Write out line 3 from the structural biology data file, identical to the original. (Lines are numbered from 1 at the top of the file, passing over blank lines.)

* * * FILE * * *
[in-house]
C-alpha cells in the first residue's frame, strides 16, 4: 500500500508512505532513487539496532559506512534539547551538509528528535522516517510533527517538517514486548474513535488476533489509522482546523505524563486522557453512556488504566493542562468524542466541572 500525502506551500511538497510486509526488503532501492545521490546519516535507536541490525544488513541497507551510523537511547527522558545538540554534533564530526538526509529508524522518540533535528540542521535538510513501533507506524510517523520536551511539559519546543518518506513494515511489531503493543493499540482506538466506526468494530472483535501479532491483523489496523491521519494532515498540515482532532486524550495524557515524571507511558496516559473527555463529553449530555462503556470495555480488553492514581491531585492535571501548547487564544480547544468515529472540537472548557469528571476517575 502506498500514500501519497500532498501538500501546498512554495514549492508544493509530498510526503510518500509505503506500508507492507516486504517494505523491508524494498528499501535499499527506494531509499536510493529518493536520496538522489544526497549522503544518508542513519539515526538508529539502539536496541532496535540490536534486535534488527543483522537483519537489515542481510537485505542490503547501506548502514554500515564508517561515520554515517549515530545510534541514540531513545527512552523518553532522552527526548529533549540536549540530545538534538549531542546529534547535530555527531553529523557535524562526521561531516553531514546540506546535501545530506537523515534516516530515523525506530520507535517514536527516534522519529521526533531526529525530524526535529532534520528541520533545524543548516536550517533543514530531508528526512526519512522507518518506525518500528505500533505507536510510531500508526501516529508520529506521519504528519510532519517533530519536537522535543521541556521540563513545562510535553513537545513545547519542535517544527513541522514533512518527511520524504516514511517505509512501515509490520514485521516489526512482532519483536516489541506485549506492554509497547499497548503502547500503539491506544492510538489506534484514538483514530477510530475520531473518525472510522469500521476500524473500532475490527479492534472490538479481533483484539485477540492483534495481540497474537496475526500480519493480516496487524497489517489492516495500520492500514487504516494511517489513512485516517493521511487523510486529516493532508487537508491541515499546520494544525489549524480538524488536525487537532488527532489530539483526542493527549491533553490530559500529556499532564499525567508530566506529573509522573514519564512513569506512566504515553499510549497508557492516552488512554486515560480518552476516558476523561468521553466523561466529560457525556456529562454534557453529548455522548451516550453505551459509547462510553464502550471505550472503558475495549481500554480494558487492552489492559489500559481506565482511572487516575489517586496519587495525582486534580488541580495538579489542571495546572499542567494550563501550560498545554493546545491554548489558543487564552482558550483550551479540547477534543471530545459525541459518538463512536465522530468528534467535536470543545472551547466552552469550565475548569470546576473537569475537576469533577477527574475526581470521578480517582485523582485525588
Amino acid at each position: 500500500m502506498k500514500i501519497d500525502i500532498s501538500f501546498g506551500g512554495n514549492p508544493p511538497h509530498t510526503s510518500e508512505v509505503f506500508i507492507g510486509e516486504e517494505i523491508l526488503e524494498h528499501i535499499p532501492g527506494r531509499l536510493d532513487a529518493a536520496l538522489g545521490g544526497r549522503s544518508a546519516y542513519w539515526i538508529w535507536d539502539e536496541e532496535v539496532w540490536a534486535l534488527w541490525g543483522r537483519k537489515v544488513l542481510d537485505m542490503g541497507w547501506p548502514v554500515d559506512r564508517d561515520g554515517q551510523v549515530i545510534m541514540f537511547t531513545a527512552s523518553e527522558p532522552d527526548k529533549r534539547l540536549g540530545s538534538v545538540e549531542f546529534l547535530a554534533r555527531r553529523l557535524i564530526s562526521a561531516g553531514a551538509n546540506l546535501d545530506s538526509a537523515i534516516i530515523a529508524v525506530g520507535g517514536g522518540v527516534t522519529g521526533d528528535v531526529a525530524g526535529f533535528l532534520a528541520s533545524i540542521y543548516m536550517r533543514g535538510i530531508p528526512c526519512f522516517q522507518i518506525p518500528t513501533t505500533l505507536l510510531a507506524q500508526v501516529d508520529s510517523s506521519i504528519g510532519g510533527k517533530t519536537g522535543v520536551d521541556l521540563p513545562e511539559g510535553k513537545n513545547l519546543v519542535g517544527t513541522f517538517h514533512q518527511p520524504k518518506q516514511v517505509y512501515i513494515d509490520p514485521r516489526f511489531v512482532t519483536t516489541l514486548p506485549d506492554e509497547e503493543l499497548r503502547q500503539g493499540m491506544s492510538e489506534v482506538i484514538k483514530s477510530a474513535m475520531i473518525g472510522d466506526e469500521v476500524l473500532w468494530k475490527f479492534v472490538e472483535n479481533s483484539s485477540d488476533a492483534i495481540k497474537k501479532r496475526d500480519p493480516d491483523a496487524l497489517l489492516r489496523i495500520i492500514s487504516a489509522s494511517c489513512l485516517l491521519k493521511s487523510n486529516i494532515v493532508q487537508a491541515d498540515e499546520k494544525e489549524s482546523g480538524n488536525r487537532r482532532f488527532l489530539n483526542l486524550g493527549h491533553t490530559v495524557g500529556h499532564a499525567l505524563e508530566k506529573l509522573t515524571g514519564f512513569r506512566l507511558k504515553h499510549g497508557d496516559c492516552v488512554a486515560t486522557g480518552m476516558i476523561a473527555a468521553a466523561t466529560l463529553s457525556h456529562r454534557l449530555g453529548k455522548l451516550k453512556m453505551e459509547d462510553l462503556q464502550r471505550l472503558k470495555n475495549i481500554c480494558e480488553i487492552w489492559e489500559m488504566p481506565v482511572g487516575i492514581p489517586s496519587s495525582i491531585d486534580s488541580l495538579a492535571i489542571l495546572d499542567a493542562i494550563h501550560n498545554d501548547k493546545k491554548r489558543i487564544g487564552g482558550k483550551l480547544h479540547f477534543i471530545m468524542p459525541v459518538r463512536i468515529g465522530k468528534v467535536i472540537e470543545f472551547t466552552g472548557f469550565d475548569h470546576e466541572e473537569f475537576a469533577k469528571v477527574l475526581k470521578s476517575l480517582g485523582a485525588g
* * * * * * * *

Amino acid at each position: 500500500m502506498k500514500i501519497d500525502i500532498s501538500f501546498g506551500g512554495n514549492p508544493p511538497h509530498t510526503s510518500e508512505v509505503f506500508i507492507g510486509e516486504e517494505i523491508l526488503e524494498h528499501i535499499p532501492g527506494r531509499l536510493d532513487a529518493a536520496l538522489g545521490g544526497r549522503s544518508a546519516y542513519w539515526i538508529w535507536d539502539e536496541e532496535v539496532w540490536a534486535l534488527w541490525g543483522r537483519k537489515v544488513l542481510d537485505m542490503g541497507w547501506p548502514v554500515d559506512r564508517d561515520g554515517q551510523v549515530i545510534m541514540f537511547t531513545a527512552s523518553e527522558p532522552d527526548k529533549r534539547l540536549g540530545s538534538v545538540e549531542f546529534l547535530a554534533r555527531r553529523l557535524i564530526s562526521a561531516g553531514a551538509n546540506l546535501d545530506s538526509a537523515i534516516i530515523a529508524v525506530g520507535g517514536g522518540v527516534t522519529g521526533d528528535v531526529a525530524g526535529f533535528l532534520a528541520s533545524i540542521y543548516m536550517r533543514g535538510i530531508p528526512c526519512f522516517q522507518i518506525p518500528t513501533t505500533l505507536l510510531a507506524q500508526v501516529d508520529s510517523s506521519i504528519g510532519g510533527k517533530t519536537g522535543v520536551d521541556l521540563p513545562e511539559g510535553k513537545n513545547l519546543v519542535g517544527t513541522f517538517h514533512q518527511p520524504k518518506q516514511v517505509y512501515i513494515d509490520p514485521r516489526f511489531v512482532t519483536t516489541l514486548p506485549d506492554e509497547e503493543l499497548r503502547q500503539g493499540m491506544s492510538e489506534v482506538i484514538k483514530s477510530a474513535m475520531i473518525g472510522d466506526e469500521v476500524l473500532w468494530k475490527f479492534v472490538e472483535n479481533s483484539s485477540d488476533a492483534i495481540k497474537k501479532r496475526d500480519p493480516d491483523a496487524l497489517l489492516r489496523i495500520i492500514s487504516a489509522s494511517c489513512l485516517l491521519k493521511s487523510n486529516i494532515v493532508q487537508a491541515d498540515e499546520k494544525e489549524s482546523g480538524n488536525r487537532r482532532f488527532l489530539n483526542l486524550g493527549h491533553t490530559v495524557g500529556h499532564a499525567l505524563e508530566k506529573l509522573t515524571g514519564f512513569r506512566l507511558k504515553h499510549g497508557d496516559c492516552v488512554a486515560t486522557g480518552m476516558i476523561a473527555a468521553a466523561t466529560l463529553s457525556h456529562r454534557l449530555g453529548k455522548l451516550k453512556m453505551e459509547d462510553l462503556q464502550r471505550l472503558k470495555n475495549i481500554c480494558e480488553i487492552w489492559e489500559m488504566p481506565v482511572g487516575i492514581p489517586s496519587s495525582i491531585d486534580s488541580l495538579a492535571i489542571l495546572d499542567a493542562i494550563h501550560n498545554d501548547k493546545k491554548r489558543i487564544g487564552g482558550k483550551l480547544h479540547f477534543i471530545m468524542p459525541v459518538r463512536i468515529g465522530k468528534v467535536i472540537e470543545f472551547t466552552g472548557f469550565d475548569h470546576e466541572e473537569f475537576a469533577k469528571v477527574l475526581k470521578s476517575l480517582g485523582a485525588g